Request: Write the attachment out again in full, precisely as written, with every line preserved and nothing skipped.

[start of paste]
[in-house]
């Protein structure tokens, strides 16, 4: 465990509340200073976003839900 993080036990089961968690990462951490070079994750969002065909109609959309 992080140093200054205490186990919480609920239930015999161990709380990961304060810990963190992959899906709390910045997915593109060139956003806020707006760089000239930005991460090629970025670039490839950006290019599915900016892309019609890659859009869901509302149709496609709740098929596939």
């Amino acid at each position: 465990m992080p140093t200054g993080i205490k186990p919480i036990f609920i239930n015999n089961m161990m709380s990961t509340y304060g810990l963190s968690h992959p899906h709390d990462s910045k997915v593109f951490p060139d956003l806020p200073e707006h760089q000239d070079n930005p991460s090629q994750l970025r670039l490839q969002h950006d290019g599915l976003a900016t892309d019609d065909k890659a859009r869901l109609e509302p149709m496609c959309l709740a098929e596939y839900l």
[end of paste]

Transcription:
[in-house]
């Protein structure tokens, strides 16, 4: 465990509340200073976003839900 993080036990089961968690990462951490070079994750969002065909109609959309 992080140093200054205490186990919480609920239930015999161990709380990961304060810990963190992959899906709390910045997915593109060139956003806020707006760089000239930005991460090629970025670039490839950006290019599915900016892309019609890659859009869901509302149709496609709740098929596939």
């Amino acid at each position: 465990m992080p140093t200054g993080i205490k186990p919480i036990f609920i239930n015999n089961m161990m709380s990961t509340y304060g810990l963190s968690h992959p899906h709390d990462s910045k997915v593109f951490p060139d956003l806020p200073e707006h760089q000239d070079n930005p991460s090629q994750l970025r670039l490839q969002h950006d290019g599915l976003a900016t892309d019609d065909k890659a859009r869901l109609e509302p149709m496609c959309l709740a098929e596939y839900l």